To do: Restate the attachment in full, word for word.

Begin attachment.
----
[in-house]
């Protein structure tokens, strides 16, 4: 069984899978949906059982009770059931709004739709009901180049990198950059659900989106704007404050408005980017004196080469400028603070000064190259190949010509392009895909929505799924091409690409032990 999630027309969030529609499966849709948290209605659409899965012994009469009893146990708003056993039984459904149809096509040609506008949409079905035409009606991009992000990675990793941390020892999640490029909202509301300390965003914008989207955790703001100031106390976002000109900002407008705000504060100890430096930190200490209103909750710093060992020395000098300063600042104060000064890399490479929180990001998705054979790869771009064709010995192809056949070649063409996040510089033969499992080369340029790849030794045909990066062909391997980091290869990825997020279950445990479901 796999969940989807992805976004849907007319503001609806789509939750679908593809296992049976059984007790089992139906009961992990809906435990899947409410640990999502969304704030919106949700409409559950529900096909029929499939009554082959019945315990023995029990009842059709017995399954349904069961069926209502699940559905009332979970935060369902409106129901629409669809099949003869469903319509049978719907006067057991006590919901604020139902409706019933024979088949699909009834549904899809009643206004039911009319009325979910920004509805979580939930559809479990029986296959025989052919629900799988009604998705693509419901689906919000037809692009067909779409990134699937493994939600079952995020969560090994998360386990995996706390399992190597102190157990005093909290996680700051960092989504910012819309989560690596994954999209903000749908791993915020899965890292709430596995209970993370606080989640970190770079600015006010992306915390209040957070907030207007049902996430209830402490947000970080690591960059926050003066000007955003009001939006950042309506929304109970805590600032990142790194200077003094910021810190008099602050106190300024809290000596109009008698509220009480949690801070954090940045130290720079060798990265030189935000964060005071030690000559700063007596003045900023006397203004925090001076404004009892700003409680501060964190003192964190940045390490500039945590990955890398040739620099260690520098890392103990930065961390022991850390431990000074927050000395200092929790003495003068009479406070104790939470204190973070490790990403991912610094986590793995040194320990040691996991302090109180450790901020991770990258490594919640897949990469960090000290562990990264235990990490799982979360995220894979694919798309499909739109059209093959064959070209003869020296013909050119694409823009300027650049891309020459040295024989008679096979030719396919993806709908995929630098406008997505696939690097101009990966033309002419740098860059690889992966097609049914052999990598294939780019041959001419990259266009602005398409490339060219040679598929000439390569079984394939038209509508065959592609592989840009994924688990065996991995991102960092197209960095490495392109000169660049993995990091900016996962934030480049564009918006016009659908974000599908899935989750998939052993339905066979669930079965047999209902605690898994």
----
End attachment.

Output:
[in-house]
């Protein structure tokens, strides 16, 4: 069984899978949906059982009770059931709004739709009901180049990198950059659900989106704007404050408005980017004196080469400028603070000064190259190949010509392009895909929505799924091409690409032990 999630027309969030529609499966849709948290209605659409899965012994009469009893146990708003056993039984459904149809096509040609506008949409079905035409009606991009992000990675990793941390020892999640490029909202509301300390965003914008989207955790703001100031106390976002000109900002407008705000504060100890430096930190200490209103909750710093060992020395000098300063600042104060000064890399490479929180990001998705054979790869771009064709010995192809056949070649063409996040510089033969499992080369340029790849030794045909990066062909391997980091290869990825997020279950445990479901 796999969940989807992805976004849907007319503001609806789509939750679908593809296992049976059984007790089992139906009961992990809906435990899947409410640990999502969304704030919106949700409409559950529900096909029929499939009554082959019945315990023995029990009842059709017995399954349904069961069926209502699940559905009332979970935060369902409106129901629409669809099949003869469903319509049978719907006067057991006590919901604020139902409706019933024979088949699909009834549904899809009643206004039911009319009325979910920004509805979580939930559809479990029986296959025989052919629900799988009604998705693509419901689906919000037809692009067909779409990134699937493994939600079952995020969560090994998360386990995996706390399992190597102190157990005093909290996680700051960092989504910012819309989560690596994954999209903000749908791993915020899965890292709430596995209970993370606080989640970190770079600015006010992306915390209040957070907030207007049902996430209830402490947000970080690591960059926050003066000007955003009001939006950042309506929304109970805590600032990142790194200077003094910021810190008099602050106190300024809290000596109009008698509220009480949690801070954090940045130290720079060798990265030189935000964060005071030690000559700063007596003045900023006397203004925090001076404004009892700003409680501060964190003192964190940045390490500039945590990955890398040739620099260690520098890392103990930065961390022991850390431990000074927050000395200092929790003495003068009479406070104790939470204190973070490790990403991912610094986590793995040194320990040691996991302090109180450790901020991770990258490594919640897949990469960090000290562990990264235990990490799982979360995220894979694919798309499909739109059209093959064959070209003869020296013909050119694409823009300027650049891309020459040295024989008679096979030719396919993806709908995929630098406008997505696939690097101009990966033309002419740098860059690889992966097609049914052999990598294939780019041959001419990259266009602005398409490339060219040679598929000439390569079984394939038209509508065959592609592989840009994924688990065996991995991102960092197209960095490495392109000169660049993995990091900016996962934030480049564009918006016009659908974000599908899935989750998939052993339905066979669930079965047999209902605690898994």